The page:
I knew about “management by objectives.” Then I learned about “management by biscuits.”
You can learn about management in the unlikeliest places. In this case, it was from Hamish, my out-of-control West Highland Terrier.
Hamish is friendly, affectionate, spirited, and energetic. That said, his energy is frequently applied in crazy directions. A few examples:
Hamish spends a great deal of time looking out windows, scanning the horizon for enemies. An “enemy,” however, could be defined as a person taking a peaceful walk down the street 200 yards away. When a sighting is made, it results in Hamish racing around the house barking wildly.
Hamish enjoys watching television. However, when the action gets too exciting—commercial jingles are a problem area, with the Geico Gecko being his TV archnemesis—it results in Hamish racing around the house barking wildly.
Hamish doesn’t enjoy people, even family and friends, coming to our house—or leaving it. Or maybe he does. It’s hard to tell sometimes. But, in any event, his excitement manifests itself by racing around the house barking wildly. (There’s a theme here.)
(Above: Little Hamish in a familiar pose, looking out the window and scanning the horizon for enemies.)
These behaviors were hard to break. Scolding didn’t work, “time out” in his crate didn’t work, and spraying with water didn’t work.
But then a realization dawned on me: Despite the fact he weighs only 18 pounds, Hamish is the most ravenous canine diner I’ve ever seen. He gobbles down a meal in about seven seconds, pushing his bowl with his snout across the room in the process. And he lives for biscuits; slightly jostle the biscuit tin, and he comes racing to it from wherever he is.
So this was my modest insight: In the world of Hamish, biscuits had great power. If I displayed a biscuit, he’d stop whatever he was doing and run to it. He’d even calm down and make himself adopt his best behavior while waiting for it. It became a tool for teaching.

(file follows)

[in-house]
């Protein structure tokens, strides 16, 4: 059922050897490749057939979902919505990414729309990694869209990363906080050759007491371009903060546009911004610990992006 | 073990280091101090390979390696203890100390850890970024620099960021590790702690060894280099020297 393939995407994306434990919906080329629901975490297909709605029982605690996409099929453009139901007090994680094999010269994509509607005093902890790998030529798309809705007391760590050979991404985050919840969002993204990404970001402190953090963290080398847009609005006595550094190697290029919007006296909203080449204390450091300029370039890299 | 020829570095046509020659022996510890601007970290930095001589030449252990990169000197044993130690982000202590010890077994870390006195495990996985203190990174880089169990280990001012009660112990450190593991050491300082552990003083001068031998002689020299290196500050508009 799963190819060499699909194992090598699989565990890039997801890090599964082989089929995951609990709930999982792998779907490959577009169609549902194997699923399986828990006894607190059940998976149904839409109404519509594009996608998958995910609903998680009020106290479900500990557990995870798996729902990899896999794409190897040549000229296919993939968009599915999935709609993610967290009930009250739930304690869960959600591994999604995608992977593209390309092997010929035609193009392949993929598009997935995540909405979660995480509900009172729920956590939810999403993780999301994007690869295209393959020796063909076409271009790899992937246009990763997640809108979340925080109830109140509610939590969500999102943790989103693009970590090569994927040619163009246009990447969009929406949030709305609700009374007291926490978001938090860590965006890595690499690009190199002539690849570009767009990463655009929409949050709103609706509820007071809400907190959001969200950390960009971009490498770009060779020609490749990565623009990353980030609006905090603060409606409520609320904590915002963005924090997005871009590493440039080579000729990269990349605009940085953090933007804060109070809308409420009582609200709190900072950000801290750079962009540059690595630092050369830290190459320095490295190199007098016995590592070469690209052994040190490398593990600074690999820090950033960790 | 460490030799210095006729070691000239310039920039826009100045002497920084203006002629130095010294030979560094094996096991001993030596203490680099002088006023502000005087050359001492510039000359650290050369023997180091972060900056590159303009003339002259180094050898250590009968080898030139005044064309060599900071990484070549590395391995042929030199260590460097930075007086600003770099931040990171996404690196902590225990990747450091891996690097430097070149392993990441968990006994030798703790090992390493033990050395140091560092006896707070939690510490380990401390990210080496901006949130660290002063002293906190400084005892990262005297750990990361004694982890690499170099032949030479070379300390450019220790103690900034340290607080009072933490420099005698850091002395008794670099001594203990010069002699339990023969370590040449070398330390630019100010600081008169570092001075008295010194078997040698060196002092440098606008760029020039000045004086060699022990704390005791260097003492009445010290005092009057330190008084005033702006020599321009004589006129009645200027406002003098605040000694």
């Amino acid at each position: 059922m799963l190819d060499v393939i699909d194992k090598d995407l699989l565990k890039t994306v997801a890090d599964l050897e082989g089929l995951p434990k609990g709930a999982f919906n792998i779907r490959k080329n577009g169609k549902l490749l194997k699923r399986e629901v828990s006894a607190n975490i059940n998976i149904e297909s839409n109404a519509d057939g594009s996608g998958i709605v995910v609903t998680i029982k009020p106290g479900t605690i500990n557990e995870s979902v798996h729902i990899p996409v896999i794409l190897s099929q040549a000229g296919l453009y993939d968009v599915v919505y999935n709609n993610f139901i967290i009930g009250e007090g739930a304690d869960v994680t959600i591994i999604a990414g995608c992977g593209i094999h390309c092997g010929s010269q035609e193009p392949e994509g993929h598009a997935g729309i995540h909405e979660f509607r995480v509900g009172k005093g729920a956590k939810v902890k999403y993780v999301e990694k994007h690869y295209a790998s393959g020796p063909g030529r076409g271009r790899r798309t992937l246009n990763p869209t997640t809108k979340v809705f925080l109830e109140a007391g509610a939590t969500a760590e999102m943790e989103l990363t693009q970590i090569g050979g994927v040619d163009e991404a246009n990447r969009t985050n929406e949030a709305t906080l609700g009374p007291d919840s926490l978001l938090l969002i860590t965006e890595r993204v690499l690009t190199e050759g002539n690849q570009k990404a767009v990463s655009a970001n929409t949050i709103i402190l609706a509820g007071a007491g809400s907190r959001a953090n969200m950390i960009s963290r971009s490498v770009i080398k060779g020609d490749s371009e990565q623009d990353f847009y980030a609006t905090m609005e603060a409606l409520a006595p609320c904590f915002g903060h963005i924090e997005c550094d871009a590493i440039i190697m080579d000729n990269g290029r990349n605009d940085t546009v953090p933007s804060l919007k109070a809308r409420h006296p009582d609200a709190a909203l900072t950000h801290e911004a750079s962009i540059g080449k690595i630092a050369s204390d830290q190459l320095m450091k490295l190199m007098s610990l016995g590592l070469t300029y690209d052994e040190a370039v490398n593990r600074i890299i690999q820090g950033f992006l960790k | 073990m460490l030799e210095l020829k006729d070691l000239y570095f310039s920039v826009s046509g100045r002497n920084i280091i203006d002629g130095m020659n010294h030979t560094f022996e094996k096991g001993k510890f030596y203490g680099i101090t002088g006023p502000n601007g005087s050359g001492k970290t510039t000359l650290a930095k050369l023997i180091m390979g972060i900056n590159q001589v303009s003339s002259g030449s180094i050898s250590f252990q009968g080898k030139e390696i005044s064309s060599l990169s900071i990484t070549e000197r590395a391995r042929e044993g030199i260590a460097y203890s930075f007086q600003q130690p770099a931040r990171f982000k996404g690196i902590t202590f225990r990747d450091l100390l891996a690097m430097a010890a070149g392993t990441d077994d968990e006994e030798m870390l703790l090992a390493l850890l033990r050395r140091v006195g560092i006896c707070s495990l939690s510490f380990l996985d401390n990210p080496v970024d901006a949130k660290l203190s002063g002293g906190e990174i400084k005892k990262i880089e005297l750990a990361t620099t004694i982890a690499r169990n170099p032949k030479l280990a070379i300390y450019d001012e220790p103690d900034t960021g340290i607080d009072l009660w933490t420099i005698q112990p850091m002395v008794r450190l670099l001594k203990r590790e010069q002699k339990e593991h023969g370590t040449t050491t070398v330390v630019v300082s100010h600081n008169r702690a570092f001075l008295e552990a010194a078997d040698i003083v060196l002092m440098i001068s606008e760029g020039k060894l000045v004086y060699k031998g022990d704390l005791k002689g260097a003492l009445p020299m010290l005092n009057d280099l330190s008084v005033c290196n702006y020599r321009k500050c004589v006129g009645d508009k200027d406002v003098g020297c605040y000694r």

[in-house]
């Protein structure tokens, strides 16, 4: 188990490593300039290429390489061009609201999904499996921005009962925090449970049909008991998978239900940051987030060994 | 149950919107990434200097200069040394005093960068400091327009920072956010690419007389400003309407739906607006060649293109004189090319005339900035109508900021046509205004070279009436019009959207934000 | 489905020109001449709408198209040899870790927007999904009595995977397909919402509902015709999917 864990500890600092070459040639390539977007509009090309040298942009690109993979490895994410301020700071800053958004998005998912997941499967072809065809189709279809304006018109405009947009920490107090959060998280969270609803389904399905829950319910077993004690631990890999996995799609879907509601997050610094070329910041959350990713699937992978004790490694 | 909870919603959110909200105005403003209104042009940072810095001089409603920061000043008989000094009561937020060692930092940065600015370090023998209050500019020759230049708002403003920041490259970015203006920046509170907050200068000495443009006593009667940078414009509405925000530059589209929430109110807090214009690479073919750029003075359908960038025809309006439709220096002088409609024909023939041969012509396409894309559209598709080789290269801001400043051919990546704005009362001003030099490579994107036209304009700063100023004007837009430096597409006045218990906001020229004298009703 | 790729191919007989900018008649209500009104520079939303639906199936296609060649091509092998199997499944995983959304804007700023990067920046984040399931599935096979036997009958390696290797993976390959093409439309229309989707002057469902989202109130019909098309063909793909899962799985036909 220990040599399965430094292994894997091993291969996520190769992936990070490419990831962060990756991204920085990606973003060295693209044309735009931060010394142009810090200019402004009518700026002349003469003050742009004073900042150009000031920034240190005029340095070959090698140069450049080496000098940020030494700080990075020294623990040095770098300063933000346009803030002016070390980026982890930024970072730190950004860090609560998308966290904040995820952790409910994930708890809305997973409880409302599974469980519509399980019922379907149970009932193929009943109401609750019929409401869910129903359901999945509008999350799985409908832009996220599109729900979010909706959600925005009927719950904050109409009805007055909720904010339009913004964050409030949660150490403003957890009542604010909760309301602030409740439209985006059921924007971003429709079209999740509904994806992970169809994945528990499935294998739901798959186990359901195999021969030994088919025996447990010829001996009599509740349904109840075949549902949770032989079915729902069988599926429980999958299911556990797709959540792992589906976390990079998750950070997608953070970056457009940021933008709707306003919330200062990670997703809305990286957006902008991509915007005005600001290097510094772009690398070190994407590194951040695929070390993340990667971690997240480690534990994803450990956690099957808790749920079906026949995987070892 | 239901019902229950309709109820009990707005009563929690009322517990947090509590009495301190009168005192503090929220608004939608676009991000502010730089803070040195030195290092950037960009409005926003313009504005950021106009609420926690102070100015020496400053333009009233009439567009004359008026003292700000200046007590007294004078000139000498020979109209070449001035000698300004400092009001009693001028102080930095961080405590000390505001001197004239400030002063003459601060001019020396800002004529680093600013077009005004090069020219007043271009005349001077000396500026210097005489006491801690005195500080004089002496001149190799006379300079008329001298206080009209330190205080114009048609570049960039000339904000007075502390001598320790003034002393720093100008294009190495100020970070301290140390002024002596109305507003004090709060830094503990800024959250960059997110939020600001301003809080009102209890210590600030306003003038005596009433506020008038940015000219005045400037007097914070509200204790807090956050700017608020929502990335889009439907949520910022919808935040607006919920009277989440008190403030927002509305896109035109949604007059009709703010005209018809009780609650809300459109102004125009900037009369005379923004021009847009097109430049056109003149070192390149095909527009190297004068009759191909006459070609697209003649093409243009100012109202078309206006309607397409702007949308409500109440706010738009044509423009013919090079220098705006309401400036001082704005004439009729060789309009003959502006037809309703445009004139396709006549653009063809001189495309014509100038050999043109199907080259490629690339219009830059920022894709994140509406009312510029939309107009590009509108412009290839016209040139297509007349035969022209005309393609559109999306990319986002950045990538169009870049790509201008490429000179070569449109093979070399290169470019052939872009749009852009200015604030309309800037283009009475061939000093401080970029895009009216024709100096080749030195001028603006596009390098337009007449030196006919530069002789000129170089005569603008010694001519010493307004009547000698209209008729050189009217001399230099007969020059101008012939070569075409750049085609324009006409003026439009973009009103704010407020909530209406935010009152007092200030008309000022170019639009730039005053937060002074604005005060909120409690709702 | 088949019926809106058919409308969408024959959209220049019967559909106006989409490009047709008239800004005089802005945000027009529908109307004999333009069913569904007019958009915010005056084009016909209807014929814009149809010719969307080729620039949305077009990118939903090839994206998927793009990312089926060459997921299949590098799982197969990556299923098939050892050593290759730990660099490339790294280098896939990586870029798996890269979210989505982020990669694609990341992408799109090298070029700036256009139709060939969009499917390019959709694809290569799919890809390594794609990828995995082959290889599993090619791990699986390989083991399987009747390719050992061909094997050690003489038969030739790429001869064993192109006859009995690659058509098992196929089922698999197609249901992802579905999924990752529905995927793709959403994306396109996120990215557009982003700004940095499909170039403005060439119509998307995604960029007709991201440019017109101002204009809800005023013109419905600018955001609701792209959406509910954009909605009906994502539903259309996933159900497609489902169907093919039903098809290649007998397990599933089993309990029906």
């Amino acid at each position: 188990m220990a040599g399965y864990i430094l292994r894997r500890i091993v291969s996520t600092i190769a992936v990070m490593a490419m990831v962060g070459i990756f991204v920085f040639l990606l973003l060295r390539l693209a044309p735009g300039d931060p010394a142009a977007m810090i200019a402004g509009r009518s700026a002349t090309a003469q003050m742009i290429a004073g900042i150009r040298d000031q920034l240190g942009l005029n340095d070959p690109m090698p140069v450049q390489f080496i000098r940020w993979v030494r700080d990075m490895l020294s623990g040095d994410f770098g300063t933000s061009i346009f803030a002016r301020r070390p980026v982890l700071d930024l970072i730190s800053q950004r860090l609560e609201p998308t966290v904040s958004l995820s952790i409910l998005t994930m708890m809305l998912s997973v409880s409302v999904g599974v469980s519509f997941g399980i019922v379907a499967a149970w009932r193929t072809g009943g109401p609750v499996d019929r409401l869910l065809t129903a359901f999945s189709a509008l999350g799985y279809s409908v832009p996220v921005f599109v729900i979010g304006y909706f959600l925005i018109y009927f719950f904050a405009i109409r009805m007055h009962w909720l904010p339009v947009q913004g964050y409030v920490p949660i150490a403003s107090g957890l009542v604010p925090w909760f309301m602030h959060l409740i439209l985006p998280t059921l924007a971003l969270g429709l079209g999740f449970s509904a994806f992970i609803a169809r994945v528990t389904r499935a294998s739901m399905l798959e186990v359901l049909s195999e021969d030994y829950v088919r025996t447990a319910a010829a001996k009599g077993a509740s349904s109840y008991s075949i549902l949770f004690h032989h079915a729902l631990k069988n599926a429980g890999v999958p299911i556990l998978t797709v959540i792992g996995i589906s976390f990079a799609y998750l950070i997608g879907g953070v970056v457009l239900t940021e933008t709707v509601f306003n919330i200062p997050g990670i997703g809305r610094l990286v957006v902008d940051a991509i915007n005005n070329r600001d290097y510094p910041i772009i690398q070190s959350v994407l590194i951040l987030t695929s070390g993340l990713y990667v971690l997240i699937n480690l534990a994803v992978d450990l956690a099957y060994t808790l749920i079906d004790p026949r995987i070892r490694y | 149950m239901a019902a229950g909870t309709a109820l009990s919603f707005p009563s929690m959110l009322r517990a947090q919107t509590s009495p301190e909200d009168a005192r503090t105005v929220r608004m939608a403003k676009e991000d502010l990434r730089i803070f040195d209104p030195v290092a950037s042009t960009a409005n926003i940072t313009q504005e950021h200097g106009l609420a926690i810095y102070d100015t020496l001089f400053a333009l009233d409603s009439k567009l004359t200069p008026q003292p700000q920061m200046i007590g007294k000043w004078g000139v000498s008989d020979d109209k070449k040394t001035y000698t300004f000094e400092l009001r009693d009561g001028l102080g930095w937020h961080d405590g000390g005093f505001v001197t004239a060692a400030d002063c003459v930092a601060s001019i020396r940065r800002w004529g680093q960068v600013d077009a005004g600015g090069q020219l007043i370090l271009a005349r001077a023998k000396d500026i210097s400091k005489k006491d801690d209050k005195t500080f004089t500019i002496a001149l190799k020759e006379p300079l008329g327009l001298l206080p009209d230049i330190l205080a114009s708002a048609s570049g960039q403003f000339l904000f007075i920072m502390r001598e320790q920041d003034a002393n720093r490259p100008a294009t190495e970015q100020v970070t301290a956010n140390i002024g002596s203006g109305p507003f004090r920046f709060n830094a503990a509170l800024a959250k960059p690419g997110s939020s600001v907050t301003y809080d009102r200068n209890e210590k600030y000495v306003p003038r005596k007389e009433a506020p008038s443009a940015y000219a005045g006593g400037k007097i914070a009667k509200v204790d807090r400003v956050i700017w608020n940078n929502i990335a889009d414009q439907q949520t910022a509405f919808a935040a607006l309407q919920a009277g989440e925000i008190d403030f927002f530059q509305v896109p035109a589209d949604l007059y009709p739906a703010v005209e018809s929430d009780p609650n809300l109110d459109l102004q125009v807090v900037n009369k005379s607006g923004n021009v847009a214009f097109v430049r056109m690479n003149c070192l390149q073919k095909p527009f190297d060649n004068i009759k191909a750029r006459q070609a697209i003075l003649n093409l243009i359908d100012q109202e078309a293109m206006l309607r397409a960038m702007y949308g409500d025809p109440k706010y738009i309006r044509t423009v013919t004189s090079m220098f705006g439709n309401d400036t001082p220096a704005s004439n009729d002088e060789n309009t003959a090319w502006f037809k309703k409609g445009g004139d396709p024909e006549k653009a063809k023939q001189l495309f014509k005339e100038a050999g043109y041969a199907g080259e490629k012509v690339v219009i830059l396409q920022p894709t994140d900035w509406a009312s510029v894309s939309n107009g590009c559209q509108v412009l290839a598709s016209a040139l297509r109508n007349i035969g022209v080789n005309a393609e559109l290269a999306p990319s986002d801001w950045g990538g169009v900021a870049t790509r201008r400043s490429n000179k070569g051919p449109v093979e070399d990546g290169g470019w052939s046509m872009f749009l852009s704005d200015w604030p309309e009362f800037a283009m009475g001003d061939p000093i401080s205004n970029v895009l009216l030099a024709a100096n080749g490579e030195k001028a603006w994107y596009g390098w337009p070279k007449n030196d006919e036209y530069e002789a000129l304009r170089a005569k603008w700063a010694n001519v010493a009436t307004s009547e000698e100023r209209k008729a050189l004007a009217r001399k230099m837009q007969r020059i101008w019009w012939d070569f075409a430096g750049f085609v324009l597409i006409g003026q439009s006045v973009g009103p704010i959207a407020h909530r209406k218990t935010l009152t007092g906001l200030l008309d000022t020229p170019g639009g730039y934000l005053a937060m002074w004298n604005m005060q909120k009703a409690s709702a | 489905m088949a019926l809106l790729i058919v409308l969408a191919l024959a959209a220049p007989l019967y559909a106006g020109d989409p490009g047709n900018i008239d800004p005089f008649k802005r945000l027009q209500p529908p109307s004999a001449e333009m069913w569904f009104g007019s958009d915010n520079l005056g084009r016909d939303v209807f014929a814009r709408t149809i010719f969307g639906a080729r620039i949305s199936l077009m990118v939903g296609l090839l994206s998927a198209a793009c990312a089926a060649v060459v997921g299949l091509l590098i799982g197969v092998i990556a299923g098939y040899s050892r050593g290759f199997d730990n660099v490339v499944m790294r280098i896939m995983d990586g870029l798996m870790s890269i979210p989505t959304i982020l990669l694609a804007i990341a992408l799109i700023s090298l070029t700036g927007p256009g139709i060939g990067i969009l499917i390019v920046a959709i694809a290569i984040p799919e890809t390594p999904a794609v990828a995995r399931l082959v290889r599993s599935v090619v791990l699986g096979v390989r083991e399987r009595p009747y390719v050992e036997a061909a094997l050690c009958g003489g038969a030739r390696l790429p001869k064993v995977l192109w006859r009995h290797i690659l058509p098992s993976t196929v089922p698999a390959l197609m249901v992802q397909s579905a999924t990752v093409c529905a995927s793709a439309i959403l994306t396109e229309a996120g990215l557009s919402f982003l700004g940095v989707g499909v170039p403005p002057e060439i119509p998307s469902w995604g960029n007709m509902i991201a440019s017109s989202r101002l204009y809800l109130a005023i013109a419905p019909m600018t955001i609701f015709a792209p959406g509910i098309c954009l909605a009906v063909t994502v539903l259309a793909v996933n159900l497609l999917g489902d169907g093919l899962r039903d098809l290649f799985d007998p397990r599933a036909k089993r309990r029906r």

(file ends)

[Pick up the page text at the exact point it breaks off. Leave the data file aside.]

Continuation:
Is Hamish a perfect dog today? Nope. But is he better than he was? Definitely.
The management implications of this little story? It’s simple: The best motivators are often highly individual. You have to appeal to people (or dogs) in a way that works for them. It helps to get to know them and gain insight into what they like and don’t. Dog biscuits won’t work for a cat, but they work great for Hamish.
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A Harvard Business Review article, “Motivating People Starts with Having the Right Attitude” by Monique Valcour, describes it this way: “Seeing compensation as the primary or only tool we can use to motivate high performance is like trying to build a house with only a hammer. What gets lost is that incentives, regardless of which ones are applied, filter through employees’ brains along with every other aspect of the employment experience. How employees experience work from day to day has a bigger influence on their motivation than their compensation and benefits package.”
In other words, though money matters—and it’s naïve to pretend it doesn’t—it’s always helpful to think individually and creatively.
When I reflect back on my own management career, unexpected motivators sometimes had the greatest impact. Two of the most talented and valuable employees I ever managed didn’t fit typical profiles, and it took me a while to understand them.
One was motivated by nothing so much as the desire for a private office—not for prestige, but because she craved quiet and had a hard time concentrating in a noisy open area.
The other valued above all a flexible schedule that gave him wide latitude to attend his kids’ athletic events.
These observations were echoed by Laura Bennett, Director of Business Development at Custom Protect Ear and a longtime manager with whom I recently discussed this issue. She offered some experience-based insights.
“Motivation is often dictated by life’s circumstances,” she said, “For example, as in flexibility in hours given to parents of young children when they have a need to attend special meetings and appointments. I’ve witnessed a change in what motivates these individuals as their children mature and exhibit greater independence. Typically, once reaching this point, it’s both career advancement and financial rewards that take precedence.”
“I’ve also witnessed employees who thrive and excel when publicly praised and recognized,” she continued. “Whereas others are motivated by friendly competition in the workplace coupled with bonus incentives, rewards, or prizes.”
“Sometimes in today’s ever-changing world we fail to grasp the important motivating nuances and signals of our employees,” Bennett concluded. “We get swept away into the mainstream process of yearly raises and occasional promotions while attempting to keep pace with everything else going on. I believe we need to pay more attention to the people who work for us—and recognize what they really want.”
I felt there was wisdom in all of her comments. And with that last line, I agree 100 percent.